The onset of stuttering typically appears when a child is between two and five years old. Early intervention makes the difference in whether early childhood stuttering will continue into adulthood or not. Learn how to detect stuttering in your class and help young students learn to speak fluently.
Stuttering is a communication disorder associated with speech disfluencies, or disruptions in the forward flow of speech. Disfluencies can include repetitions of words or parts of words, prolongations of sounds, or complete blockages of sounds. The degree of stuttering varies depending on several factors. These include to whom the child is speaking, where and when she is speaking, her physical and emotional state, and the length and complexity of the topic about which she is speaking.
As a young child begins to speak, sometimes it is difficult to tell whether or not she has a speech disorder. Most children experience periods of disfluency as they are learning to speak. Some signs to distinguish early childhood stuttering, or worsening stuttering, from typical speech development include:
- Repeating sounds more than twice, li-li-li-li-like this;
- Rising pitch of the voice with repetitions, occasional lack of airflow or voice;
- Noticeable tension and struggle during disfluencies;
- Increased prolongations of sounds rather than repetitions;
- Obvious fear and frustration before and during disfluencies;
- Changing words or using extra sounds to avoid stuttering, and;
- Avoidance of speaking in certain situations or to certain people.
How to Help Children who Stutter
Targeted intervention is key in helping to reduce or eliminate early childhood stuttering. Children should be evaluated by a certified speech-language pathologist to determine if she indeed stutters. The goal of early speech therapy is to change the timing and the tension of the production of speech. While speech-language pathologists work with a child in therapy, teachers can help in the following ways.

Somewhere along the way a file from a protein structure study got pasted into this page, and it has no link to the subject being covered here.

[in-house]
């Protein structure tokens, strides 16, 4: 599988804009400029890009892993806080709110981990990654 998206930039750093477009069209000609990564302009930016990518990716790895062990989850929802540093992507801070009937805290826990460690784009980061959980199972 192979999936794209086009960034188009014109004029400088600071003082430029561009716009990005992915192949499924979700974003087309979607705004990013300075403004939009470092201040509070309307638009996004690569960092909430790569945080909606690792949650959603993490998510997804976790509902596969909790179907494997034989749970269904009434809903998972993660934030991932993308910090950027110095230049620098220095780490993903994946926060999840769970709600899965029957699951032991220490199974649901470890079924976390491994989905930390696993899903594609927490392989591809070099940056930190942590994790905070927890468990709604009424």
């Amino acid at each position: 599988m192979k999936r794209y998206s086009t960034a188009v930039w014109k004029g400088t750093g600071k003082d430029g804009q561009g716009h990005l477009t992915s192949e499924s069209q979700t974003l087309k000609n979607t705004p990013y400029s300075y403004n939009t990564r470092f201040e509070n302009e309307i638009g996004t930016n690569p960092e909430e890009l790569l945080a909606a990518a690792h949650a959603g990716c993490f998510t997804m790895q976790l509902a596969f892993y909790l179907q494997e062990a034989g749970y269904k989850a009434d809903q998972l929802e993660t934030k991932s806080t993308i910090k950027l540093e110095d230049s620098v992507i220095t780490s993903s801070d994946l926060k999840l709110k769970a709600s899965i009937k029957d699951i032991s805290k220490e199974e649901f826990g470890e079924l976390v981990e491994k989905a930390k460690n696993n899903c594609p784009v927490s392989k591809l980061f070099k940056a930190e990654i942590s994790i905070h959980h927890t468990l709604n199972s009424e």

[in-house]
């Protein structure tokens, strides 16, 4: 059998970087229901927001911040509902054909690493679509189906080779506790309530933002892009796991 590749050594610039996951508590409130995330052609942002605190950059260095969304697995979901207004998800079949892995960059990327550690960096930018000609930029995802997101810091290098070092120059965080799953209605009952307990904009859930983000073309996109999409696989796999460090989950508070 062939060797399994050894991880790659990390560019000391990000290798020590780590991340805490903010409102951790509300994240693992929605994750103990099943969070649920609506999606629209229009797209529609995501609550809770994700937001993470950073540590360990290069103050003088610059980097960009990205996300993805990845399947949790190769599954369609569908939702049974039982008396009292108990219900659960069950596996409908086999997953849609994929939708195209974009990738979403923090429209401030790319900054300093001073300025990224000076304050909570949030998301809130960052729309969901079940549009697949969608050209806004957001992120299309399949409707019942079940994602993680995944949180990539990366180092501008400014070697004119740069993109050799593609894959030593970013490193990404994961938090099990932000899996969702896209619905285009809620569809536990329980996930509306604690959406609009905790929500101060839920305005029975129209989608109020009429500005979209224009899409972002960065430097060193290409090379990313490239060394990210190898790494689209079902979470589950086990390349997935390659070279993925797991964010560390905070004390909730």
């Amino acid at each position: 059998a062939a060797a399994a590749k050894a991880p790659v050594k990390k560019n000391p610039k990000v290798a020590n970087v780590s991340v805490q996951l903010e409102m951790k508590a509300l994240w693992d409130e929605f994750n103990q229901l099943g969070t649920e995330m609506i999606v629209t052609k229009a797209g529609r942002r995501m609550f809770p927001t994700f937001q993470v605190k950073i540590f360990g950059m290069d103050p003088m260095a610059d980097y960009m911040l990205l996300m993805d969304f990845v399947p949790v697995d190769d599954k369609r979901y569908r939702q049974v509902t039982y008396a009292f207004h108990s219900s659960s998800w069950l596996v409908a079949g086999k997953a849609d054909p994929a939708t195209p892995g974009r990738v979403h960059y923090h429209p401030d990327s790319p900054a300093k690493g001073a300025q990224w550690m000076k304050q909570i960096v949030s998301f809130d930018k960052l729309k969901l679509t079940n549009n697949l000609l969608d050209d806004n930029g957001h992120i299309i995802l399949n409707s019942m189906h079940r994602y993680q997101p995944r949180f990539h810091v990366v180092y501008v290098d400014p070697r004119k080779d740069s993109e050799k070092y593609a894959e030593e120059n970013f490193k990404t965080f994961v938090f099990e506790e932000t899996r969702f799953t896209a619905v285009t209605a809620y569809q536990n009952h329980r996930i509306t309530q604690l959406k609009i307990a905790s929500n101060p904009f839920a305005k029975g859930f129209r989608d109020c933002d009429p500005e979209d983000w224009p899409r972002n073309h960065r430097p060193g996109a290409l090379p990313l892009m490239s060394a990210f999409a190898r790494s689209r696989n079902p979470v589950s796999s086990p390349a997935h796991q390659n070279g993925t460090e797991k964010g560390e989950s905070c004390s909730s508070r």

Model good speech by speaking to the child using a slower rate. Disfluency increases when people speak more quickly, so slow, relaxed speech will slow the student's speech down. Pause frequently.
Reduce demands on the child. Try to avoid making positive comments when she speaks fluently. Although these comments may seem supportive, she may interpret them the wrong way and not understand what she did differently to make her speech fluent.
Reduce questions requiring long or complex answers. When she is particularly disfluent, ask closed-ended questions (Did you have a good day?) instead of open-ended questions (What did you do today?). Save questions requiring longer answers for when she is speaking more fluently.
Model how to have a proper conversation. Make sure all the students in the class model appropriate conversational skills, including taking turns, not interrupting, and giving each person enough time to talk.
Give the child undivided attention for a few minutes at a regular time each day. Allow her to choose activities and let her decide whether to talk or not. When talking during this time, use slow, calm, relaxed speech, and pause frequently. This quiet, calm time can build confidence in younger children.
Finally, convey to the child that she is accepted just as she is, whether she stutters or not. Her self-acceptance and self-confidence depend highly on others. Do not convey that stuttering is bad, because she may begin to believe that she is bad. If she begins to believe this, her shame will increase and this negative attitude will affect her speech. Speech therapy will only work if she maintains a positive attitude about herself and her speech.
Yaruss, J.S. & Coleman, C. (2004). Information for parents of young children who stutter. Stuttering Center of Western Pennsylvania. Retrieved October 18, 2010, from www.mnsu.edu/comdis/isad8/papers/coleman8/parentinfo.pdf
Guitar, B. & Conture, E.G. (2010). If you think your child is stuttering. . . The Stuttering Foundation. Retrieved October 18, 2010, from www.stutteringhelp.org/Default.aspx?tabid=6